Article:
Jess Rizzuti’s handbags: Practicality with style
Jess Rizzuti’s passion for fashion started with a pair of luxe red cowboy boots she picked out as a young child. She knew what she wanted – and what she wanted to do.
“I was always making things, always drawing things,” she explained. “I knew when I was 12 that I wanted to be an artist of some sort.”
A big “handbag buyer,” Rizzuti was naturally drawn to handbag design. After studying textiles at the Rhode Island School of Design, she went on to learn about handbags and accessories at the Fashion Institute of Technology in New York.
Fortunate to have friends in high, or at least somewhat high, places in business and fashion, Rizzuti found it fairly easy to launch her business—despite having no work experience at a major label.
“I thought, ‘You know what, I’m going to start, no matter who says, “Oh, you’re crazy to start.”’ … So I really just dove right into it,” she revealed. She introduced her first complete collection in August 2008 from a series of sketches.
As a textile designer, Rizzuti sees the world in patterns, such as a field of flowers.
“Anything I pulled from a texture that I could almost repeat it in my mind and see it as wallpaper or as fabric for apparel or furniture,” she described. “It just kind of always made sense to me to make things repeat naturally, and sort of see patterns in the world and my surroundings all the time.”
Her designs are classic with a contemporary twist, perfect for today’s professional woman.
“I like to have some really classic silhouettes, something that is not just going to be popular for a limited time, but something that can really transcend from season to season, or from material to material,” she said.
Her bags run the gamut, from clutches made of molded cork to leather satchels and statement piece crocodile clutches. Each bag is carefully crafted for its future purpose, resulting in a marriage of practicality and style.
“I think a lot about what women put in their bags, where they are going, how much money they spend on their bags,” Rizzuti said. “A lot of different things go into it before I start sketching and sometimes that will dictate the style, but I try to have the best of both form and function.”
Rizzuti, though, is always careful to recognize that a purse is also a fashion statement.
“I don’t design bags to be completely utilitarian. I think that they should be fashionable, and they should make a statement or change an outfit,” the designer said.
She gravitates toward rich materials such as hand-sourced Italian and Argentine leathers. Discovering vendors willing to personalize her materials with custom dyed colors or embossing has given her the freedom to be expressive: She can pick a paint color and the leather makers can make it happen.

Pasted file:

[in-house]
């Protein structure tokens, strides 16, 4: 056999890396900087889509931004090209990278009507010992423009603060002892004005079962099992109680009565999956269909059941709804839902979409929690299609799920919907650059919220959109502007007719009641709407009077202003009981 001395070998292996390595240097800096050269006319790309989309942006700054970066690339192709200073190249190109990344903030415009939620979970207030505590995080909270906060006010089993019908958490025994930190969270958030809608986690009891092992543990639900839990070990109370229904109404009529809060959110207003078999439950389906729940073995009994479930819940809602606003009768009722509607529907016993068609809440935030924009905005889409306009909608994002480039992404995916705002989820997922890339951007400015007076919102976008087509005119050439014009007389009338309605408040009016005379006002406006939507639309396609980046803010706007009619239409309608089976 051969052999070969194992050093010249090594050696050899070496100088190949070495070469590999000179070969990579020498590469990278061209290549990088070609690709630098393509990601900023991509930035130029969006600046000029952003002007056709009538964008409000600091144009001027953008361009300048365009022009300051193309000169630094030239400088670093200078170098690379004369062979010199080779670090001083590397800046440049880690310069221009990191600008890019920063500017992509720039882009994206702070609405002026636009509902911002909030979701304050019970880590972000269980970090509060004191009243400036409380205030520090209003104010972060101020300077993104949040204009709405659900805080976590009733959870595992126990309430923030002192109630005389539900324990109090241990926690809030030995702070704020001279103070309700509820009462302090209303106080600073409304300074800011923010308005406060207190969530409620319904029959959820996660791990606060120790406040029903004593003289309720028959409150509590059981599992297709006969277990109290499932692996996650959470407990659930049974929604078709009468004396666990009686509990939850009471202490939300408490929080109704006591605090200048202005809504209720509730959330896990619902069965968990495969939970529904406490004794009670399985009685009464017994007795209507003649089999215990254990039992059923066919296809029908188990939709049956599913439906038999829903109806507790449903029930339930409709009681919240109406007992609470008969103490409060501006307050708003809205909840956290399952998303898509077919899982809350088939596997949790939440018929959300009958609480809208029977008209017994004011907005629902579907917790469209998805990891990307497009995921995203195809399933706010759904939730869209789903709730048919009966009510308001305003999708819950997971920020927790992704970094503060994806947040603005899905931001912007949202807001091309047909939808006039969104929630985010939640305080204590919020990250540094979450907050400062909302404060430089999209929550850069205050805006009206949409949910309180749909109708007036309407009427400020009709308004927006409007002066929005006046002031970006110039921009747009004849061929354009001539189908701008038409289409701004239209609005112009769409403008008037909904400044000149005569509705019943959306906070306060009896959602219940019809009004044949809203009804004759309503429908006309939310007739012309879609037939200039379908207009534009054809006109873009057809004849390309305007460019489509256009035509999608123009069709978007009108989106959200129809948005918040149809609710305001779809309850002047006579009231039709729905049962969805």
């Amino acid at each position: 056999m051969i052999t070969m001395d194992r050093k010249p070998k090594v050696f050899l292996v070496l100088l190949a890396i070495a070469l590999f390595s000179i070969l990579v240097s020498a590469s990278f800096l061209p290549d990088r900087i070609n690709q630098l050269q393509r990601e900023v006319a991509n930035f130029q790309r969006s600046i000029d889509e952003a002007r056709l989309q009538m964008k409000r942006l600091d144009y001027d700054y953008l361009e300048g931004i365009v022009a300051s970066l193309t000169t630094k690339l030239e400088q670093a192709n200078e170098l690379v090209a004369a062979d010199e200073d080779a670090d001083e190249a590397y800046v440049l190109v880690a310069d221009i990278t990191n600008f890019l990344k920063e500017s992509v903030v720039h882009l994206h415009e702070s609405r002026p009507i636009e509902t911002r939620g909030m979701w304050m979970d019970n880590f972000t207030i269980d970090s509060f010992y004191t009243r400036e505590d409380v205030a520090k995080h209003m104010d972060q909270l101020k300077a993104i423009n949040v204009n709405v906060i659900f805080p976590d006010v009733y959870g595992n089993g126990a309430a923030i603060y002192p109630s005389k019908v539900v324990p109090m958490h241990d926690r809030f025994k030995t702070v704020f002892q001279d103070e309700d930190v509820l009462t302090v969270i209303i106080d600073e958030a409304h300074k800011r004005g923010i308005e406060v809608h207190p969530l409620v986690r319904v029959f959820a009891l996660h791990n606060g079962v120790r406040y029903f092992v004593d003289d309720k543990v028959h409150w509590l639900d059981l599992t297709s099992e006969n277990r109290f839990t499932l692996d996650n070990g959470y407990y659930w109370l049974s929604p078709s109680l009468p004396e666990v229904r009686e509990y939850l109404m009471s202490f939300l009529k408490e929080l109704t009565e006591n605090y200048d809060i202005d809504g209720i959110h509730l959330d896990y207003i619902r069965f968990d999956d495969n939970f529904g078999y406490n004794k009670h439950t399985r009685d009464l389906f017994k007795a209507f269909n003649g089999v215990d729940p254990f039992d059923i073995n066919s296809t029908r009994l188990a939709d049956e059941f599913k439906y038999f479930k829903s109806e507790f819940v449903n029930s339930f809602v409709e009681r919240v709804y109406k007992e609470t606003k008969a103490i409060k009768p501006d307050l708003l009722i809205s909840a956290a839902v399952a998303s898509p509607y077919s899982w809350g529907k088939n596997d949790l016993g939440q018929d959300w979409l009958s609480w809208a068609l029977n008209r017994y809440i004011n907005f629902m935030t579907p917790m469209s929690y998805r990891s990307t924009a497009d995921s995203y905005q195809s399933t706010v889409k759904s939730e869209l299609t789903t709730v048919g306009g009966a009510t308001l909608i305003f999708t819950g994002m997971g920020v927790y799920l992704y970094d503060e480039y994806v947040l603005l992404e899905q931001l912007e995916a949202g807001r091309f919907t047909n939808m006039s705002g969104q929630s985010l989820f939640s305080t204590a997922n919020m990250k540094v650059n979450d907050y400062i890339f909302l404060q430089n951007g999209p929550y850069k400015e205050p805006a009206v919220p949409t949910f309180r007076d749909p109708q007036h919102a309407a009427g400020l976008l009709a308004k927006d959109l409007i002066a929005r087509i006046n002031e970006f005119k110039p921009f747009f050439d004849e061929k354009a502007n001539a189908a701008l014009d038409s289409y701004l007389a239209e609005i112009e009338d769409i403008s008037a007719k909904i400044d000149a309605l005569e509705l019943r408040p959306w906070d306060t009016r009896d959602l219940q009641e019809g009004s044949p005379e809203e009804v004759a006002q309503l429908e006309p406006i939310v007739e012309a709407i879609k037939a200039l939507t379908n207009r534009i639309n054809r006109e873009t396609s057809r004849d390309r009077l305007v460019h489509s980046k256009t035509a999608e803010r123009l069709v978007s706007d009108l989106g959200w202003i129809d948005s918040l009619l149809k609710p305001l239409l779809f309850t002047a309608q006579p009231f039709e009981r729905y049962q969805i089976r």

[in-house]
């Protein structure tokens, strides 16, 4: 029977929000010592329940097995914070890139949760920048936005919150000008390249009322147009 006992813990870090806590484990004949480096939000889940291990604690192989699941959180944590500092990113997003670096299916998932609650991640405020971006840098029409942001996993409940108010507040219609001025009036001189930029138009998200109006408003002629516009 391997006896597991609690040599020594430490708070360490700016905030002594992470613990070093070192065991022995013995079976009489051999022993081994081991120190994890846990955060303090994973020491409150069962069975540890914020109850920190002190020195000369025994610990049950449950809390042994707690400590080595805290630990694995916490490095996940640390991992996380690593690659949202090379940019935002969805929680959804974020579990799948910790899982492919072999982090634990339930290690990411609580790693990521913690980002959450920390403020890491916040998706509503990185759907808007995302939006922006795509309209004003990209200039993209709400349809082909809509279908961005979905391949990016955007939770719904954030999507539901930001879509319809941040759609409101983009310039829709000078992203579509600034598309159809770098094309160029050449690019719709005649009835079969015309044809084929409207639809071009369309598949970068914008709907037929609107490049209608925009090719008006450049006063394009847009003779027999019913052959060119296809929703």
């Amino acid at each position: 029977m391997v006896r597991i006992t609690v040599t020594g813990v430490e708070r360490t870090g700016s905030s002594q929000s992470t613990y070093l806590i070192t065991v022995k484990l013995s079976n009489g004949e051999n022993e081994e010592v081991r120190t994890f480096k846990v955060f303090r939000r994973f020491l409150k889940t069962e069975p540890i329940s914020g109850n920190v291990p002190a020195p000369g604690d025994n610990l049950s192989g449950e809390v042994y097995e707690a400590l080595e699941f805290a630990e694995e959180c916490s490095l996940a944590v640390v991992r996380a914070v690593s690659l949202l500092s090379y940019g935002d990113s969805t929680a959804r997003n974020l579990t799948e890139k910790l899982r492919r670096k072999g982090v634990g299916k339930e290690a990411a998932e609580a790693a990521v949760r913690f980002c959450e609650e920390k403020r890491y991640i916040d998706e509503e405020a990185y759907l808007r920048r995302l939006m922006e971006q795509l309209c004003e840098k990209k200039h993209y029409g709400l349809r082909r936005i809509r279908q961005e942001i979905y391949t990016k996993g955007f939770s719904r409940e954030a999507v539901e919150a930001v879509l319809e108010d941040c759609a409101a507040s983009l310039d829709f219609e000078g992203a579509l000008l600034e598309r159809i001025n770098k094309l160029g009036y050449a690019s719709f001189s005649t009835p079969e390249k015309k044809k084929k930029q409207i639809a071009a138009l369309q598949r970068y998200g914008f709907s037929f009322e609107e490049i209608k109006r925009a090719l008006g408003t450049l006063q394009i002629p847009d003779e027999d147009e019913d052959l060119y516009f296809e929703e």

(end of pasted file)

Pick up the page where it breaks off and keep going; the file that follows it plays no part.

Rizzuti’s muses include nature, architecture and her travels. Her main source of inspiration: “just being aware of my surroundings and pulling from everyday life.”
In January, she will journey to Kenya, where she will create a capsule collection in conjunction with Care for Kenya, a nonprofit that creates sustainable employment for women living in Nairobi slums.
“With all the money out there, to see countries or see people living in slums, they have little or no money to survive,” she said. “I think that anything I can do personally to help someone else, there’s fulfillment in that for me and for other people.”
For Rizzuti, designing is a never-ending process of refinement. Her styles constantly spawn new ideas, and she takes pleasure in watching her sketches come alive.
“I sit down and I sketch and I sketch and I sketch. I have a sketchbook on me 24/7,” she said. “With my collection, from start to finish, I’m in as much of it as I possibly can be.”
All bags are crafted domestically in her home state of New York with careful attention to detail and textures and colors that stay true to Rizzuti’s own style, rather than trends that come and go. She believes this meticulous process is instrumental to her success.
Her favorite part of fashion: that it has no limit.
“I love that things reinvent themselves, and things come and go and come back and regenerate,” she said. “It’s always great to see a fresh take on something familiar.”
As a “big bag carrier” herself, her favorite of her designs is the roomy Fifi carry-all, inspired by a carpetbag.
“I can put anything in there, from a sketchbook to totally different outfit to a change of shoes,” she maintained. “It’s kind of like borderline luggage. It can take me anywhere with anything. I load it up and it will hold it all.”
Although focused on her handbags, Rizzuti dreams of eventually having her own boutique and expanding to luggage and shoes. Her latest venture is exploring cork, an eco-friendly material with a range of uses.
Check out the entire line at www.jessrizzuti.com/#0